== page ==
Having recently exchanged my day job for the primary care and feeding of a 10-month-old male offspring, these eyes and ears are getting more in tune with daytime TV and talk radio than at any time in the recent past. A couple of days into the new gig I turned on the tube to watch a Columbo rerun and, lo and behold, I saw the end of the world. It had to be.
The screen was filled with fire and Tom Brokaw was reading from the book of Revelation. Well, I thought, so much for my mushy evolutionary co-creationist ideas about eschatology.
But, while I was contemplating the prospect of a thousand years bad luck and trouble, the NBC News camera panned back to show that the fire was limited to a couple of buildings on a dry prairie. Then the legend "Waco, Texas" appeared at the bottom of the screen, and in an instant it was obvious that David Koresh's Branch Davidian community was going down in flames. What I witnessed, and maybe you, too, on that sad midday live report, was a tragedy less cosmic than the Apocalypse, but all the more painful for its very human specificity, and its absurd futility.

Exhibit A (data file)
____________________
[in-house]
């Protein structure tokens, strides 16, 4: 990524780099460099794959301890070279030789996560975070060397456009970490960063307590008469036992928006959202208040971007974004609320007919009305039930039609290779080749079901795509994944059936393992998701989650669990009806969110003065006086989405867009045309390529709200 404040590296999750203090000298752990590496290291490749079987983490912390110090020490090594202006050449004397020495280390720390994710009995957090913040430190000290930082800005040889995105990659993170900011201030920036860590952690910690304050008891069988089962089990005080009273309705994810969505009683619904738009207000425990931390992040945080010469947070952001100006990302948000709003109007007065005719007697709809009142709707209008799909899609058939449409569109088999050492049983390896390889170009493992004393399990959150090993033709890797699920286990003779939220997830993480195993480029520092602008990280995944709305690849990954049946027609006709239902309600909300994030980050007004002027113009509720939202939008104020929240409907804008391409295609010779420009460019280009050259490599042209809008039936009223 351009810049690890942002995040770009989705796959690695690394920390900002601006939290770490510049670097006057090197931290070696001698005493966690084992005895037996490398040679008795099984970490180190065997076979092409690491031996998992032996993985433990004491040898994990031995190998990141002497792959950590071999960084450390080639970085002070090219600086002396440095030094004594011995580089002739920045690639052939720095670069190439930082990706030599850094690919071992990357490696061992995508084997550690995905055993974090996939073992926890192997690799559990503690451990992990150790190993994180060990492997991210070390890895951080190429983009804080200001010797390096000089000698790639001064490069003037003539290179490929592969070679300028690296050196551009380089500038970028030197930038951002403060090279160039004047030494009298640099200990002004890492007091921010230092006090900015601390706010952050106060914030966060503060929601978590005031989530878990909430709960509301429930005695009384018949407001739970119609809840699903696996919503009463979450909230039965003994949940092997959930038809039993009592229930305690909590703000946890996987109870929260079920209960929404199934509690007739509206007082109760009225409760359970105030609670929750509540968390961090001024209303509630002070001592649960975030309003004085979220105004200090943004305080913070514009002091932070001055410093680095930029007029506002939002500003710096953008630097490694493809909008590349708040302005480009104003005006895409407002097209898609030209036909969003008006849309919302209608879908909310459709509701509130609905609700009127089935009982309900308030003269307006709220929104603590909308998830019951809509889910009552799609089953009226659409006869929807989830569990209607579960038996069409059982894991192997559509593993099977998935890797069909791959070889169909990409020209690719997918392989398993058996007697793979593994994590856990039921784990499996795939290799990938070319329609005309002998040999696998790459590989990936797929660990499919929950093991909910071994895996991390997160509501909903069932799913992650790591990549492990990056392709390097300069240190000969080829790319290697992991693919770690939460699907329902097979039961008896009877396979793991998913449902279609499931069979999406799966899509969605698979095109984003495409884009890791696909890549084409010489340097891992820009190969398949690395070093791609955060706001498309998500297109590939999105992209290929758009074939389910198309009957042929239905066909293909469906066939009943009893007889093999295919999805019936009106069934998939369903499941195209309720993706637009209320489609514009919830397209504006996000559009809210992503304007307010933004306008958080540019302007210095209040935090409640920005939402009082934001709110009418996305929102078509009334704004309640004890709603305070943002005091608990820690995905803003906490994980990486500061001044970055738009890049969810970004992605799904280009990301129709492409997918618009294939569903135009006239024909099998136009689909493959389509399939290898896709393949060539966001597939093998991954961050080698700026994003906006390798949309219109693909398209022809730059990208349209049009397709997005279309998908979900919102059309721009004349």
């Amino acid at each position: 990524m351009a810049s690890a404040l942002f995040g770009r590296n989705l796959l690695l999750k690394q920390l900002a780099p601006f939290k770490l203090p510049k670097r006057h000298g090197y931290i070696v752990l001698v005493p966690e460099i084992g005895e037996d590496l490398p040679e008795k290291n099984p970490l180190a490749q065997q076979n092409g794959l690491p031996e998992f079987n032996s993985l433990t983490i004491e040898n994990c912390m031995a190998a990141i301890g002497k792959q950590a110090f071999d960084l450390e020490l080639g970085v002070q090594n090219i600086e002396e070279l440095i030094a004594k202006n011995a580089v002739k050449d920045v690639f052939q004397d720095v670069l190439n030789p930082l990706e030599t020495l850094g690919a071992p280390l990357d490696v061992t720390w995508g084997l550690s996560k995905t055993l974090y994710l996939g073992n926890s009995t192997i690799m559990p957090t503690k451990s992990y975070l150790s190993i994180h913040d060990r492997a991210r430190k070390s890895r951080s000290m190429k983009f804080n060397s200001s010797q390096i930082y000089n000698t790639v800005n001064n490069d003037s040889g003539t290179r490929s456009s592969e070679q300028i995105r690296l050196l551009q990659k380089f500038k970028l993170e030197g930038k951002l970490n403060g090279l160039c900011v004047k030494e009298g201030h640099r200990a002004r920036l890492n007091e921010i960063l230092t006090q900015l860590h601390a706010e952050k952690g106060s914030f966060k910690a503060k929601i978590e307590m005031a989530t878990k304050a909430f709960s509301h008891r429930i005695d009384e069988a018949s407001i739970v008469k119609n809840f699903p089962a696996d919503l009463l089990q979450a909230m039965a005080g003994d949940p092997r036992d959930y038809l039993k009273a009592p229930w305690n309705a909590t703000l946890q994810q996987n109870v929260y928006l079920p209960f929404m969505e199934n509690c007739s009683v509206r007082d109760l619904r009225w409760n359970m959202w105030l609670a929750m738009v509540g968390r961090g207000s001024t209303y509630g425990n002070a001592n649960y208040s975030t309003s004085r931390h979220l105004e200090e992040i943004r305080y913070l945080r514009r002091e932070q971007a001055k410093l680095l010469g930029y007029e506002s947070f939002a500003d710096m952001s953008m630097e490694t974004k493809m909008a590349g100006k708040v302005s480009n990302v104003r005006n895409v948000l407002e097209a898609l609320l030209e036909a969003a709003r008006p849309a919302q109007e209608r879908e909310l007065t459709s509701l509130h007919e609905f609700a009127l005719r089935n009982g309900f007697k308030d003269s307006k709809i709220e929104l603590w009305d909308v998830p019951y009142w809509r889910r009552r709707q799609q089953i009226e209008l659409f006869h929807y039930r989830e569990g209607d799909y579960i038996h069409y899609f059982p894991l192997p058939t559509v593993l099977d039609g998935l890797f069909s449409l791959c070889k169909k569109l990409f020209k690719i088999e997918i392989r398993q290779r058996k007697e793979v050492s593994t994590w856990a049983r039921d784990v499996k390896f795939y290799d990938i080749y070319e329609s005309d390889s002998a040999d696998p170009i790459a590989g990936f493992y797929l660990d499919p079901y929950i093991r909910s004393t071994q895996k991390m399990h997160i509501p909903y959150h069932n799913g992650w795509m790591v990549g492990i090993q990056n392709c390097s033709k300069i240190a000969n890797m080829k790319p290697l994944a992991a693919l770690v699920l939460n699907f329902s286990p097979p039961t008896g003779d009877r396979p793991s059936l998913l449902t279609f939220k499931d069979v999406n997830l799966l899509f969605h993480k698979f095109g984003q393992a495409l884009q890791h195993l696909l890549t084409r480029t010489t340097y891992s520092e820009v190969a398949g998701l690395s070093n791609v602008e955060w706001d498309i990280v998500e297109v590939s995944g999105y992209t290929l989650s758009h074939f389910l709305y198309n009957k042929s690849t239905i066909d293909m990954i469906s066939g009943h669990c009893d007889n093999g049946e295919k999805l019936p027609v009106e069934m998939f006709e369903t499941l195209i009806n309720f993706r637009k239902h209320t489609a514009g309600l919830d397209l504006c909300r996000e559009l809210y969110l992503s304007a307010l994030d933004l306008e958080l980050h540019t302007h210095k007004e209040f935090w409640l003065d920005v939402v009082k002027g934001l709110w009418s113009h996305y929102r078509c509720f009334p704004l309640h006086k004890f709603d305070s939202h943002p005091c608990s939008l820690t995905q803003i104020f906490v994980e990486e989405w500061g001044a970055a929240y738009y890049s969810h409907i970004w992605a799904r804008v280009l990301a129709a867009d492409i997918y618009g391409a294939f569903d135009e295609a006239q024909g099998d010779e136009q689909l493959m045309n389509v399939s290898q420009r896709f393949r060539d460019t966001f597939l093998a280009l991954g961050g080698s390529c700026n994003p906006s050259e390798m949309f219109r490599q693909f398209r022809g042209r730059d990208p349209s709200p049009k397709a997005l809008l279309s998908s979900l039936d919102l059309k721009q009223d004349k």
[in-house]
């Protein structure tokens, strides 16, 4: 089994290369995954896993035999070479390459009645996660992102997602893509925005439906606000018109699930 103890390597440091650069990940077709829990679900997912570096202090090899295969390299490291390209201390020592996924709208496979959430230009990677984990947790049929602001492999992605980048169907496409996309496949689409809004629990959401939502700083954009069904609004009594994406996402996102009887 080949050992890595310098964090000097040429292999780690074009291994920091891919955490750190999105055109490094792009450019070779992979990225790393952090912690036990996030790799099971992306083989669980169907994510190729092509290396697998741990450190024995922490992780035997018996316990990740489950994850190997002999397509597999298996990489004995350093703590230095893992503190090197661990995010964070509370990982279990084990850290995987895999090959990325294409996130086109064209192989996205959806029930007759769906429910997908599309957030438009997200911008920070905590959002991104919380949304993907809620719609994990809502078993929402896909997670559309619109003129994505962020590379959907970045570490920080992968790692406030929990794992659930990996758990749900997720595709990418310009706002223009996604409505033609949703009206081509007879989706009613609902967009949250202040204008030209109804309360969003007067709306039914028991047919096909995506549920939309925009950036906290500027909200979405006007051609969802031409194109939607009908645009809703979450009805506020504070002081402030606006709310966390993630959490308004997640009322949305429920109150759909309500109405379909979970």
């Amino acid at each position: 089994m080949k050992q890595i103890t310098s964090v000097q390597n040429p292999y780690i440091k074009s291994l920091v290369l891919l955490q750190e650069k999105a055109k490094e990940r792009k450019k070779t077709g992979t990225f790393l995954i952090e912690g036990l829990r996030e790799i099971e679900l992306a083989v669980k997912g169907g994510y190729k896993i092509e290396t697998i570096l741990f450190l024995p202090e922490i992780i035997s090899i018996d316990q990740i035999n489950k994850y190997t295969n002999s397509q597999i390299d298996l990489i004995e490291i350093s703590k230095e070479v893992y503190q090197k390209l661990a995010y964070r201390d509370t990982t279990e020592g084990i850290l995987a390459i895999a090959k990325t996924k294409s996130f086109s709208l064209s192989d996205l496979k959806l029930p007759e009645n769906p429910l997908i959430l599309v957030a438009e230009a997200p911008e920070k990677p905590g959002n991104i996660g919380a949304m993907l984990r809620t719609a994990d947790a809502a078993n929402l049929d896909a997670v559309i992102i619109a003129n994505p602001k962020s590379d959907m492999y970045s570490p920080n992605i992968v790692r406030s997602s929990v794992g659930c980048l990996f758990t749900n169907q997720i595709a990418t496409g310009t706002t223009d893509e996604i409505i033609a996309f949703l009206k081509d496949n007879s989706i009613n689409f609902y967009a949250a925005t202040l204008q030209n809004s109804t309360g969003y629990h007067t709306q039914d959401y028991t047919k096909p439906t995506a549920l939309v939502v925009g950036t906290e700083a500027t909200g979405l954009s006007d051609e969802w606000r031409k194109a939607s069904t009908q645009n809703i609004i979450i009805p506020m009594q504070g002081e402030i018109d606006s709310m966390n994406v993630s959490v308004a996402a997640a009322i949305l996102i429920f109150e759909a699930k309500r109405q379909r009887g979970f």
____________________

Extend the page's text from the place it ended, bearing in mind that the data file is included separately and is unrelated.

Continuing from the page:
The TV discussions that day often compared the Davidian holocaust to the mass murder-suicide at the Peoples Temple community in Guyana some 15 years ago. But my own sense of déjà vu went back even a little further, to the scene in Los Angeles in 1974 when a confrontation between the police and the Symbionese Liberation Army (SLA) ended in a barrage of gunfire and a raging inferno.